The Co-op Group will risk igniting a reputational row on Thursday when it announces that it will not repay all of the government funding it received during the pandemic – despite its 2500 food stores remaining open throughout.
Sky News has learnt that Britain’s biggest mutual will commit to a partial repayment of state support alongside its annual results, following weeks of talks between board members.
Sources said the Co-op’s board had eventually reached a unanimous decision on the issue despite opposing views about whether approximately £80m of business rates relief and furlough funding should be repaid in full.
The precise sum that will be repaid was unclear on Wednesday night.
Some directors of the groceries-to-funeral-care provider – headed by chairman Allan Leighton – are understood to have felt that any retention of government money risked undermining its ethical reputation.
By refusing to return all of the state funds, the Co-op, which proclaims a belief that “principles [are] more valuable than profits”, will join the likes of rival supermarket chain Iceland and Penguin Random House, the book publisher, in retaining public money handed to it during the coronavirus crisis.
One retail industry insider said that not repaying all of the money was “an unsustainable position” for an organisation like the Co-op.
It was also unclear whether the mutual’s top executives, led by the CEO Steve Murrells, had been awarded bonuses for the last financial year, with those decisions not expected to be disclosed until the publication of its annual report.
Nearly all of the Co-op’s publicly listed rival supermarket chains have repaid substantial sums they obtained in business rates relief in recent months after Tesco became the first big grocer to do so late last year.
Last month, five of the UK’s biggest food retailers – Aldi, Asda, J Sainsbury, Tesco and Wm Morrison – said they would refuse a further windfall from the Treasury after the chancellor, Rishi Sunak, extended a rates holiday until June.
Iceland has insisted it is justified in retaining the money it received from the government.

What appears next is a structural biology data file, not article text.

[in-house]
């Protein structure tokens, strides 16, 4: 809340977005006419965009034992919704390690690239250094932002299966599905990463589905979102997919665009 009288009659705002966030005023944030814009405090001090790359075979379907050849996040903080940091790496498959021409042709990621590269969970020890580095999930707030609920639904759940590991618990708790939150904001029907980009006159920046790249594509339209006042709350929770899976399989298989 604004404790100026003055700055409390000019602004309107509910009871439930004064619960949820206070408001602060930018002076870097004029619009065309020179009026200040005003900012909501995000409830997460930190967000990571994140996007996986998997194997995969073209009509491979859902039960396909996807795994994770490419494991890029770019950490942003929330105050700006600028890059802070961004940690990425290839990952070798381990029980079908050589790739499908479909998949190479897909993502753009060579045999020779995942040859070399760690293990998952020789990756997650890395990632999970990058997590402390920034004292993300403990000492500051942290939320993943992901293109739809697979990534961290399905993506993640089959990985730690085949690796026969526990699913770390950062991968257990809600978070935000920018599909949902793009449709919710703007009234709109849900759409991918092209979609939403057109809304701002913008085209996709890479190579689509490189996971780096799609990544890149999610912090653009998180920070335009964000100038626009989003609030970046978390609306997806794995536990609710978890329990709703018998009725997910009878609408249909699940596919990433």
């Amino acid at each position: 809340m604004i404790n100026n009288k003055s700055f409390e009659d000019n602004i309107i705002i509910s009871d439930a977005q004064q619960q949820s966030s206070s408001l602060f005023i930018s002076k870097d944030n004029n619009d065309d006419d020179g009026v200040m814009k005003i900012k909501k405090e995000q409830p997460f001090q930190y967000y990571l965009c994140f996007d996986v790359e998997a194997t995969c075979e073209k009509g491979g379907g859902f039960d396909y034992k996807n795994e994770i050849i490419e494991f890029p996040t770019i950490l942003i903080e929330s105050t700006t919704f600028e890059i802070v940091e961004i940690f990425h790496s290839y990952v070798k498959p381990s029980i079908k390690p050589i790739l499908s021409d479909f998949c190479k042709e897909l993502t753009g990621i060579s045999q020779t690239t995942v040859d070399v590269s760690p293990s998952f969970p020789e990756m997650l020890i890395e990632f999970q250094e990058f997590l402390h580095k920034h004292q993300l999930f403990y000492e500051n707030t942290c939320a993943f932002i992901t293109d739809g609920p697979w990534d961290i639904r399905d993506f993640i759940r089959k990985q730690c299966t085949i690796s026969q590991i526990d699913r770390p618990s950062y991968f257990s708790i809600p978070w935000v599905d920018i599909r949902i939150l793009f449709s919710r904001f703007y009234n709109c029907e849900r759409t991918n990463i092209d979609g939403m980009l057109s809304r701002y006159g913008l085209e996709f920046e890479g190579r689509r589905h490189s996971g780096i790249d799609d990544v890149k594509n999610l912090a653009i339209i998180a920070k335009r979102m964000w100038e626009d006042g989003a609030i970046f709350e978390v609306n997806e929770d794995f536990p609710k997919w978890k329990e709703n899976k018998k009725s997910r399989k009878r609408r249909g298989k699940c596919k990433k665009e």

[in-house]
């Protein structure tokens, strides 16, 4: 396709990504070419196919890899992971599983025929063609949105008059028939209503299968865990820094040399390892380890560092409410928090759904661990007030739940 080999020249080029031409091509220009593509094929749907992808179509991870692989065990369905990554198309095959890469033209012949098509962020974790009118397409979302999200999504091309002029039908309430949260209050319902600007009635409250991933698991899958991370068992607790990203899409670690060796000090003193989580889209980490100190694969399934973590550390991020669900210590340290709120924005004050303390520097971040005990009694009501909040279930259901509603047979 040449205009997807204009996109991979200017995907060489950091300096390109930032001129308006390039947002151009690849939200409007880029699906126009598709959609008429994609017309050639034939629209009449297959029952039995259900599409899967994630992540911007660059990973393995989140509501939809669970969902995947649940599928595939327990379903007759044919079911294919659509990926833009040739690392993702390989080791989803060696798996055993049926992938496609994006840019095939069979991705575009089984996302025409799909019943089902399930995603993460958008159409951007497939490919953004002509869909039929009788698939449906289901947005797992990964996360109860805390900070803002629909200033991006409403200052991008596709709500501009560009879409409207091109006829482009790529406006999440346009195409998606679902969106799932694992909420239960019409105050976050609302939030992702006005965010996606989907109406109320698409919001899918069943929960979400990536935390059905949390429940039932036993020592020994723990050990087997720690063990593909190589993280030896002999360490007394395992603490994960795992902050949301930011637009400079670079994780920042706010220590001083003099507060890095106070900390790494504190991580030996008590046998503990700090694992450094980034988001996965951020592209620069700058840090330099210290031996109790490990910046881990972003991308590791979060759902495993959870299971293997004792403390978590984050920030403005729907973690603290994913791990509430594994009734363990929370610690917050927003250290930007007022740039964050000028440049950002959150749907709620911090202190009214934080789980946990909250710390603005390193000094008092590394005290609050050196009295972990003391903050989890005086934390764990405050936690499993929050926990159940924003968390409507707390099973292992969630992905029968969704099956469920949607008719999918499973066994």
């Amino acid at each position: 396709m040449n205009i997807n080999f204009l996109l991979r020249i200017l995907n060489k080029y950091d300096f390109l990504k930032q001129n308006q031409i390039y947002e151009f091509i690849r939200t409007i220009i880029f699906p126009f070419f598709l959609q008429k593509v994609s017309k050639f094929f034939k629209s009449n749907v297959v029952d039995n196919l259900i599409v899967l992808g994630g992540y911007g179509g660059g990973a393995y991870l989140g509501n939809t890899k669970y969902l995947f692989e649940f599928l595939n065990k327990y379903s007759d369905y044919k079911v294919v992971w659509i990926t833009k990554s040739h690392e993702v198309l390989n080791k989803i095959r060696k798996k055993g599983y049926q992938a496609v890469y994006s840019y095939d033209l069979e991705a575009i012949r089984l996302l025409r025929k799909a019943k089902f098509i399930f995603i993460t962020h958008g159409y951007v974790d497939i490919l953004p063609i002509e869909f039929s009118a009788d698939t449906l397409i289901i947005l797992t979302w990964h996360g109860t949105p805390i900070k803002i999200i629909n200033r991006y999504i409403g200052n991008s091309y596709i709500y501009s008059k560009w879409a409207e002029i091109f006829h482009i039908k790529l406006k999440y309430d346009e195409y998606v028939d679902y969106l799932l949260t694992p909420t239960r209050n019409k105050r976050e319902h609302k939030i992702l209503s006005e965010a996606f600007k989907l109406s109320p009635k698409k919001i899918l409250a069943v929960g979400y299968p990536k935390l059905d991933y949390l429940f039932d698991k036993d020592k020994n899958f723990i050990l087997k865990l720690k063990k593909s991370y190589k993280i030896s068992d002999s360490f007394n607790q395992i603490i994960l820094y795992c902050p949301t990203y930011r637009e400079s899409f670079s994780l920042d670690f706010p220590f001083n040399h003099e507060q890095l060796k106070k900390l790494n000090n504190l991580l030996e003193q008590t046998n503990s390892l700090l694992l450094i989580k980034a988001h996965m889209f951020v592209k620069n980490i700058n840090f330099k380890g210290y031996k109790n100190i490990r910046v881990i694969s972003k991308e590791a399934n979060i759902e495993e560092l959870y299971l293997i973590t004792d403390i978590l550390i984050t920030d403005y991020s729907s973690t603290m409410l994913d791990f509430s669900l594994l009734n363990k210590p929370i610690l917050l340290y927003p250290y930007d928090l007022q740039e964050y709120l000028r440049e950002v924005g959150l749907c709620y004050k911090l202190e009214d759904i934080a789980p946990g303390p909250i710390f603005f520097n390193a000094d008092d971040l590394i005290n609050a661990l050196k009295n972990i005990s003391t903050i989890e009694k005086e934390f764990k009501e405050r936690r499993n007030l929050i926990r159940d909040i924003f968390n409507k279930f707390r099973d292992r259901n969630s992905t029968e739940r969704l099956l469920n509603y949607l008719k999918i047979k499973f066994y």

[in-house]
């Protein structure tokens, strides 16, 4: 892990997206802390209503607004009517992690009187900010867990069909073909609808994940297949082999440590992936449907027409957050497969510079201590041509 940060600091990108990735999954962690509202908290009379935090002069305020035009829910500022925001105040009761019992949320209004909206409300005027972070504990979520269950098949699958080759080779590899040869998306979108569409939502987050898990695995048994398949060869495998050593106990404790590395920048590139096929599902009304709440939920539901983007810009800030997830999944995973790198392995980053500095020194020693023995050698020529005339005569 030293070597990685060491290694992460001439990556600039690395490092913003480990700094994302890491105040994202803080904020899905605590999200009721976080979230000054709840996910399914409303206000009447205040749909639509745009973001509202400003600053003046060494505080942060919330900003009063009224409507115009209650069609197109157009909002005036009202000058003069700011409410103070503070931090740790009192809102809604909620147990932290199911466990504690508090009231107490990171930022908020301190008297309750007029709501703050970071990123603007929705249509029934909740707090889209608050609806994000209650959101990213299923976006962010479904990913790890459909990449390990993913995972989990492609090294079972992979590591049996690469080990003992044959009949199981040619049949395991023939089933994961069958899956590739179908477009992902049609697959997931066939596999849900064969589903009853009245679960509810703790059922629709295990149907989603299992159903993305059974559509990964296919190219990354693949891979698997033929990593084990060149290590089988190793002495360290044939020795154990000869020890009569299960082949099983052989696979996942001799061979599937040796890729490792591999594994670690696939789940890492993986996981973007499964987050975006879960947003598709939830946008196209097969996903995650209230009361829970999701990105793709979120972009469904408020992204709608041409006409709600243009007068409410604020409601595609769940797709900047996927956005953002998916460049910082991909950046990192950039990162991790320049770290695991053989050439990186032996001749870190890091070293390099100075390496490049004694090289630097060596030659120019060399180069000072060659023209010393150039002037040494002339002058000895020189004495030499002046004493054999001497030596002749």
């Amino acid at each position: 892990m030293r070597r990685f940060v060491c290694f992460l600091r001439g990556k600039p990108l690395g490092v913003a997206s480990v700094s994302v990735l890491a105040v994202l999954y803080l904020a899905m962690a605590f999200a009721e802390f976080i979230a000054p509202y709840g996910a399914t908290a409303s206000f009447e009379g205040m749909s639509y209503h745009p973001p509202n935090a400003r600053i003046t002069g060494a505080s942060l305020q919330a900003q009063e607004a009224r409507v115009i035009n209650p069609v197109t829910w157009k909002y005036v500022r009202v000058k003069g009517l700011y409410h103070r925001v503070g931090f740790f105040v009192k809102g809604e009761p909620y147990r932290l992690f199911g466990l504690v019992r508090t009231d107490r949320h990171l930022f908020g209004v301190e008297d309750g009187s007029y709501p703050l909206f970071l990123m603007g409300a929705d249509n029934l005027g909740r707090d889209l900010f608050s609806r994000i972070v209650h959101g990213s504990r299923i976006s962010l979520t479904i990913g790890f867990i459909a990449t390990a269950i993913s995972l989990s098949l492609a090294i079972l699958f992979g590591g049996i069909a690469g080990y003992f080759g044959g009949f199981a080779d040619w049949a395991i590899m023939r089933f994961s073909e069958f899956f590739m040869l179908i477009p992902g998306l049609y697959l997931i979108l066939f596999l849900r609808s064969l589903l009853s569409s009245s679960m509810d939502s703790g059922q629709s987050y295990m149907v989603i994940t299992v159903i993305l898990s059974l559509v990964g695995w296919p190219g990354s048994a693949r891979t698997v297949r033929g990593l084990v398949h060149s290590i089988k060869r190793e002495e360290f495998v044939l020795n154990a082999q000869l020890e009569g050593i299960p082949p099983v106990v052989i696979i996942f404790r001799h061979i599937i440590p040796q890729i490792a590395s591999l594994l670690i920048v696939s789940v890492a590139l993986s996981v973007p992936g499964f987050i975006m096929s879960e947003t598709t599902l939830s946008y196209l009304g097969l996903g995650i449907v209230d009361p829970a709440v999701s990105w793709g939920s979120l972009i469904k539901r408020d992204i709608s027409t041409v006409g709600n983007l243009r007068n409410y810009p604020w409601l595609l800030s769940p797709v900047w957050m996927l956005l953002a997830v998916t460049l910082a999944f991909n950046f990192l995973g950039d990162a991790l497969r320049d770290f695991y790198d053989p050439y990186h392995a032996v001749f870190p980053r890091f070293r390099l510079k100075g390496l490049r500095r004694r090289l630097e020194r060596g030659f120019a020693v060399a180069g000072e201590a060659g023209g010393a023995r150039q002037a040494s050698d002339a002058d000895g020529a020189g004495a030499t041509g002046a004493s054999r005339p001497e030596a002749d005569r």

Britain’s other prominent retail mutual, the John Lewis Partnership, which owns Waitrose, has also said it would retain £190m of state support.
Dame Sharon White, the partnership’s chairman, said that money had helped it avoid a more severe restructuring, pointing to an annual loss that exceeded £500m.
Co-op members and staff are expected to carefully scrutinise the board’s explanation of how it arrived at the repayment calculation.
One option for the Co-op has been to repay the proportion of the money it received related to its food retailing business.
The mutual’s funeral-care arm has suffered a significant financial hit during the COVID-19 crisis.
An internal debate about whether to repay the money has been further amplified by the fact that the Co-op received a sizeable windfall from the sale of its insurance arm and has invested millions of pounds in sponsoring a new entertainment arena in Manchester in the last 18 months.
The Co-op has said the arena project will create more than 4000 jobs in total, and boost the local economy by more than £1.5bn over the next 20 years.
People close to the Co-op have pointed to a public pledge to paying the National Living Wage from this year as evidence of its commitment to doing the right thing.
The Co-op was also unlike many of its supermarket counterparts because it had not paid a dividend to its members for many years as it sought to rebuild its balance sheet in the wake of the crisis that brought it to the brink of collapse seven years ago, they have said.
A Co-op spokesperson declined to comment on the repayment decision.
Late last year, the mutual told Sky News: “The Co-op response to helping to feed and care for the nation during COVID has been outstanding, and we are immensely proud of what our colleagues have achieved.
“We’ve clearly put the interests of people before profits and the extra costs for keeping our colleagues and customers safe have far outweighed the government support we’ve received, in respect of business rates and furlough payments.
The Co-op employs 63,500 people, more than 55,000 of whom work in its retail business.